Group protests racial profiling in Durham

jalexander@newsobserver.comSeptember 16, 2013 


Durham resident Meghan McDowell made her feelings clear to passersby on West Chapel Hill Street before a rally and march downtown Monday evening, Sept. 16. McDowell was one of over 50 Durham residents who took to the sidewalk in a rally starting at the Durham Police Department and marching to City Hall. The group was rallying against racial disparity in DPD traffic stops and for Carlos Antonio Riley Jr. of Durham, who is accused of shooting a police officer.


— Monday night, more than 75 people – some black, some white – marched from Durham Police Headquarters to City Hall to protest racial profiling in Durham.

They were demanding police accountability and calling for community oversight in the wake of accusations that the city’s police officers target minorities.

Among those marching Monday night were supporters of Carlos Antonio Riley Jr., a 22-year-old black man accused of shooting and wounding a Durham police officer during a December 2012 traffic stop.

Monday’s rally was organized by a group called Fostering Alternative Drug Enforcement Coalition.

“What we want is for the Durham Police Department to treat all communities the same,” said Nia Wilson, one of the organizers. “We are not asking for anyone to be fired. We don’t think that will solve anything. We want healing and reconciliation.”

According to the N.C. Department of Justice, blacks made up 59 percent of the drivers stopped in Durham during the past five years, while making up 41 percent of the city’s population in the 2010 census. Whites accounted for 39 percent of the stops and 42 percent of the population.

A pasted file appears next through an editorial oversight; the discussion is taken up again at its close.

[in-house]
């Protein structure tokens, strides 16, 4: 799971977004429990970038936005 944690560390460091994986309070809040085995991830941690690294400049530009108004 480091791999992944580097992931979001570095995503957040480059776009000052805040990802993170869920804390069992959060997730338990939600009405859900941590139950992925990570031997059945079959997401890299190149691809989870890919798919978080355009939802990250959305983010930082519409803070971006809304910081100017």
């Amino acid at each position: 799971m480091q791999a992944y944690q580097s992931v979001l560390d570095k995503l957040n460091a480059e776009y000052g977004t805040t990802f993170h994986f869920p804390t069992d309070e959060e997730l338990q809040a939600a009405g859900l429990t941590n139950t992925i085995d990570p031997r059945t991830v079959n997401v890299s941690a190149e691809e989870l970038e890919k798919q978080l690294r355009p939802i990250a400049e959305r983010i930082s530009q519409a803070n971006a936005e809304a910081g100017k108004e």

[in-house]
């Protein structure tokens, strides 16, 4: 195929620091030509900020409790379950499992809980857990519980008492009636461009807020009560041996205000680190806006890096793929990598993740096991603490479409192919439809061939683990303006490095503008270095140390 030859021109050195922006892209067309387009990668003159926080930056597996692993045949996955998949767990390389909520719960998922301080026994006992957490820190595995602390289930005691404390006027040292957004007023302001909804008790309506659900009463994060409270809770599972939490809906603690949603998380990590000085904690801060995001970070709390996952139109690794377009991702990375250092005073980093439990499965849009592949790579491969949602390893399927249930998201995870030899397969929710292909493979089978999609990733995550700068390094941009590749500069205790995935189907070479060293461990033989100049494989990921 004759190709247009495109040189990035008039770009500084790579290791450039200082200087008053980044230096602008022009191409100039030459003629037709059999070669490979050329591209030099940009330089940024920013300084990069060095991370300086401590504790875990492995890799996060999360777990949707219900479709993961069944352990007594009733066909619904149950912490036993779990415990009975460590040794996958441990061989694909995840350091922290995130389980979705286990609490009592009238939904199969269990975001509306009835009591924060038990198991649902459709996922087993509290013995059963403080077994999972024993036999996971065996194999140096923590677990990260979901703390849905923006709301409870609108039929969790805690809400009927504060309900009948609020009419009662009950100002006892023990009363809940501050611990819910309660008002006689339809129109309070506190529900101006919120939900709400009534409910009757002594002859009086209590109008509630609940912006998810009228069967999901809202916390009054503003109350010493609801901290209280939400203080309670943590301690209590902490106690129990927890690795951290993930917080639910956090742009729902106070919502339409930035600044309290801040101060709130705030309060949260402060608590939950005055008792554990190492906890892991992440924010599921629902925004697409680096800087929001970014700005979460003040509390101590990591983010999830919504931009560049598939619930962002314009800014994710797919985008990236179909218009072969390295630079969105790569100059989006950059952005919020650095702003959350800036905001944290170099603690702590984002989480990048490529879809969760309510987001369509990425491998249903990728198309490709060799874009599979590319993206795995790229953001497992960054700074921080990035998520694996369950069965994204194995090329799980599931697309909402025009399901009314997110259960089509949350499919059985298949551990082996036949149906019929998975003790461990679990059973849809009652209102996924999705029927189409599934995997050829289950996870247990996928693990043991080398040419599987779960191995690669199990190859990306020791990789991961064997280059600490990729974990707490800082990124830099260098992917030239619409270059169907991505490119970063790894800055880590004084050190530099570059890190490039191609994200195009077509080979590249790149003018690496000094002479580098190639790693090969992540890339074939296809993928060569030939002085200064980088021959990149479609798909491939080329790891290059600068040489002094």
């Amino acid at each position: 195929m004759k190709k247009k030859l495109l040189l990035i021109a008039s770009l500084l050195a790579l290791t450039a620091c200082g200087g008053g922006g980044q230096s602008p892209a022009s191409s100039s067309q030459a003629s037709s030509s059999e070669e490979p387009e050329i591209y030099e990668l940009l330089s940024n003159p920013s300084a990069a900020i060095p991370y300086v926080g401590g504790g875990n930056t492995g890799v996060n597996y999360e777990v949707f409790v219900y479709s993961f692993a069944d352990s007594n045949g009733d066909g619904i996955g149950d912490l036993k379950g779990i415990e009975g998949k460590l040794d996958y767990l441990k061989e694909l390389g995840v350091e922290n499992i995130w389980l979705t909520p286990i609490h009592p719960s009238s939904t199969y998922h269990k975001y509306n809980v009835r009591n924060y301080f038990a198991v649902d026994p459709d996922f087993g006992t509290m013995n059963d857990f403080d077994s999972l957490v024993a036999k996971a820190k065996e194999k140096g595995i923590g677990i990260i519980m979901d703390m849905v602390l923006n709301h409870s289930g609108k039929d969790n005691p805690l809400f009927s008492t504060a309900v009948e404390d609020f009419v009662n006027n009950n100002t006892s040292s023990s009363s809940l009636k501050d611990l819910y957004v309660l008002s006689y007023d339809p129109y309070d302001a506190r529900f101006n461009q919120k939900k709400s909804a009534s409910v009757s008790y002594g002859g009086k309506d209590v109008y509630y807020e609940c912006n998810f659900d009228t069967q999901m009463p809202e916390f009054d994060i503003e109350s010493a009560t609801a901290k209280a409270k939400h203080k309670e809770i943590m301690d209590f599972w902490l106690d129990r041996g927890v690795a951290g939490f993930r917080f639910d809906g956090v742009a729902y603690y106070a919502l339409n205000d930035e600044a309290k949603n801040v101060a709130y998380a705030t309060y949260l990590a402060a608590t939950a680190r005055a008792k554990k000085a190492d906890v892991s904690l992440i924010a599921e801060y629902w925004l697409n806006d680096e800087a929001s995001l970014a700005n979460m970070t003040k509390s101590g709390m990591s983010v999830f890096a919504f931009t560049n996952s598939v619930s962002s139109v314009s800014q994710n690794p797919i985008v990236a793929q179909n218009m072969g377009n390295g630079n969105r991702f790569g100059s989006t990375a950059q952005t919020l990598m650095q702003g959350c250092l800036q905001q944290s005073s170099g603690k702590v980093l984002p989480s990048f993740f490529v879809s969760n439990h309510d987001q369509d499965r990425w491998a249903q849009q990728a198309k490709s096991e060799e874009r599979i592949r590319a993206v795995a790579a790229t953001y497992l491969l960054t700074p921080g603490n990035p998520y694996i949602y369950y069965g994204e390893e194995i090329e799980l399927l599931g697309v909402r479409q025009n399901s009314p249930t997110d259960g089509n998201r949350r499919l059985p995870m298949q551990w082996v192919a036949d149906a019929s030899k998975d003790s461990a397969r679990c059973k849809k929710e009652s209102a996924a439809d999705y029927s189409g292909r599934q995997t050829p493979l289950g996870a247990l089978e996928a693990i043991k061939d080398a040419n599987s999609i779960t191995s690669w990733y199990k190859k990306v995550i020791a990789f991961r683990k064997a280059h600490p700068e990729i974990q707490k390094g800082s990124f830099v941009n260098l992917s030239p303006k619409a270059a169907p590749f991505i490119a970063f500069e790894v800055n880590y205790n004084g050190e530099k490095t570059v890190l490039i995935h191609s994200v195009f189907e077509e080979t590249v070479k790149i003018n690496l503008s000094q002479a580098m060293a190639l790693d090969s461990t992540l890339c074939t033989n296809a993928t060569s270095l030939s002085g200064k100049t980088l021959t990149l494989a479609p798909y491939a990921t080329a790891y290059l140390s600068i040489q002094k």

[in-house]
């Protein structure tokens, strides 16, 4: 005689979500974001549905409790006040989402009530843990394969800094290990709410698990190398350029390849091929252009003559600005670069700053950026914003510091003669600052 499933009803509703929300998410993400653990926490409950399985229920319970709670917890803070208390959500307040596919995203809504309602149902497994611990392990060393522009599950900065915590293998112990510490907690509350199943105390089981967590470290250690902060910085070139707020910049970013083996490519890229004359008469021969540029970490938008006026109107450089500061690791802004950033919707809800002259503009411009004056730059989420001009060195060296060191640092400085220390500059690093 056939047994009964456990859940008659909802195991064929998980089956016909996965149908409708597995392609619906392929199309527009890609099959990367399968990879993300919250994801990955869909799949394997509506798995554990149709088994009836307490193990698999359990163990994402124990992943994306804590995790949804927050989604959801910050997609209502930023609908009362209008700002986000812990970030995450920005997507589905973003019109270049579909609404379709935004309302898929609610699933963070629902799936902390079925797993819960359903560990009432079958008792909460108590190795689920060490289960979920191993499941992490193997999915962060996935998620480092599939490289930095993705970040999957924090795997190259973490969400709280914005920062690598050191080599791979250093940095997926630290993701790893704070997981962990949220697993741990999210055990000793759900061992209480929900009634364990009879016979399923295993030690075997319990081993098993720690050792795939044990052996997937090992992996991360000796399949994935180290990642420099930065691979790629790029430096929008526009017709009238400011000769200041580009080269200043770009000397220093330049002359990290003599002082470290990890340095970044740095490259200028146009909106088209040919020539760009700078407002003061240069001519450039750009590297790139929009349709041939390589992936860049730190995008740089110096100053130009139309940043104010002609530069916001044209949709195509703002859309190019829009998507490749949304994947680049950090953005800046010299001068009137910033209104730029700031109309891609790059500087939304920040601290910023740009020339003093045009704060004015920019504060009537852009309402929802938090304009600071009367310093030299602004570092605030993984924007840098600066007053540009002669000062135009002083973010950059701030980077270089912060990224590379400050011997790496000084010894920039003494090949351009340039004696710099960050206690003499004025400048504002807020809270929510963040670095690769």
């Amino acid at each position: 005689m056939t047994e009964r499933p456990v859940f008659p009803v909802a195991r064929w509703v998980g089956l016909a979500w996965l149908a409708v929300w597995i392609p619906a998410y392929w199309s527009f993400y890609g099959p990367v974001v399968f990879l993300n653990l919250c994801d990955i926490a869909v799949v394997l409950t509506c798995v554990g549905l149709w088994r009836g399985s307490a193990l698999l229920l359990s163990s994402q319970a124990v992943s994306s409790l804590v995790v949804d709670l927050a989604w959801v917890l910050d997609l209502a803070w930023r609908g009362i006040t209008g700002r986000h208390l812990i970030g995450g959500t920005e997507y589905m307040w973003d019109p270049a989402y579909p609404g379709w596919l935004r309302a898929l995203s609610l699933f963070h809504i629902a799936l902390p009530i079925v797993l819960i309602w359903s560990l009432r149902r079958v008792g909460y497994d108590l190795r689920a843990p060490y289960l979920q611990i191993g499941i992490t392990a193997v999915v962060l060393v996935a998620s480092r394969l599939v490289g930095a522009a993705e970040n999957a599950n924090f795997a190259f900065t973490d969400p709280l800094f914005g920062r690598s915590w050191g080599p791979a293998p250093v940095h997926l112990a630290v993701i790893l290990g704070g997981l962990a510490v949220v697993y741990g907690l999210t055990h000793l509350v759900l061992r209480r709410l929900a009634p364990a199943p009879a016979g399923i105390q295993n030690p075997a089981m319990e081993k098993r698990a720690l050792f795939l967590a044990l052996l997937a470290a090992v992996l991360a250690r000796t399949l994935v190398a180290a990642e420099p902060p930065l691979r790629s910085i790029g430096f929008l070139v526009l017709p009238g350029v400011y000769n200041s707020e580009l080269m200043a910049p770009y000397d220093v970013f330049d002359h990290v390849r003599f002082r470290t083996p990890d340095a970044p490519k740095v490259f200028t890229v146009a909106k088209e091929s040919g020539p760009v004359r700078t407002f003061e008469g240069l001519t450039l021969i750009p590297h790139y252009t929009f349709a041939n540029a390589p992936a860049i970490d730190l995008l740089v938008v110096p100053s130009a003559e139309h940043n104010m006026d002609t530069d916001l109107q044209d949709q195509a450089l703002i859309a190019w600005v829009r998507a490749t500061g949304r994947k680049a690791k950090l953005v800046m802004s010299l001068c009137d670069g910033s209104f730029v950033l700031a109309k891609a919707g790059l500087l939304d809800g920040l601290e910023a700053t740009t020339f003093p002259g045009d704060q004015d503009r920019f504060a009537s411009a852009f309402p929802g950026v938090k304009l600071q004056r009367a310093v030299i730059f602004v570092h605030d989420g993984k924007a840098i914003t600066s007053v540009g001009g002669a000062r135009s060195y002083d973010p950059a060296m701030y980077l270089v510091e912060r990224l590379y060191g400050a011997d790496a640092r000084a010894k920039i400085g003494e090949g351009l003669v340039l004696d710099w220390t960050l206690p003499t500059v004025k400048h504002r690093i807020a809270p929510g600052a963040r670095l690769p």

Raleigh showed a similar trend. Blacks accounted for 47 percent of the traffic stops from 2008-2013, while making up 29 percent of the city’s population. Whites accounted for 50 percent of the stops and 57.5 percent of the population.

According to court documents, Officer Kelly Stewart, who is also black, stopped a vehicle Riley was driving and a struggle ensued in which Stewart was shot in the leg with his own gun.

“We want Durham to stand up for their own,” Carlos Riley Sr. said. “To stop allowing the police to cover up their messes, because we know what really happened.”

Riley, a convicted drug dealer, was charged after the traffic stop with being a felon in possession of a firearm and possession of a stolen firearm. In July, he pleaded guilty to the first count and faces up to 10 years in prison and/or a maximum fine of $250,000.

“The misconduct of officer Kelly Stewart has taken my brother away from me,” Destiny Riley, 13, Carlos Riley’s sister, told the crowd. “Carlos Riley Jr. could have been another Trayvon Martin, another black man killed. I stand here today seeking justice for my brother.”

Riley is still incarcerated on a $1.5 million bail.

Friday, police spokeswoman Kammie Michael said the Durham Police Department delivers police services in the same manner to all of our citizens with no consideration of race, ethnicity or gender. She said the department would not comment on Riley’s case because it is still pending in court.

Alexander: 919-932-2008 Twitter: @jonmalexander1

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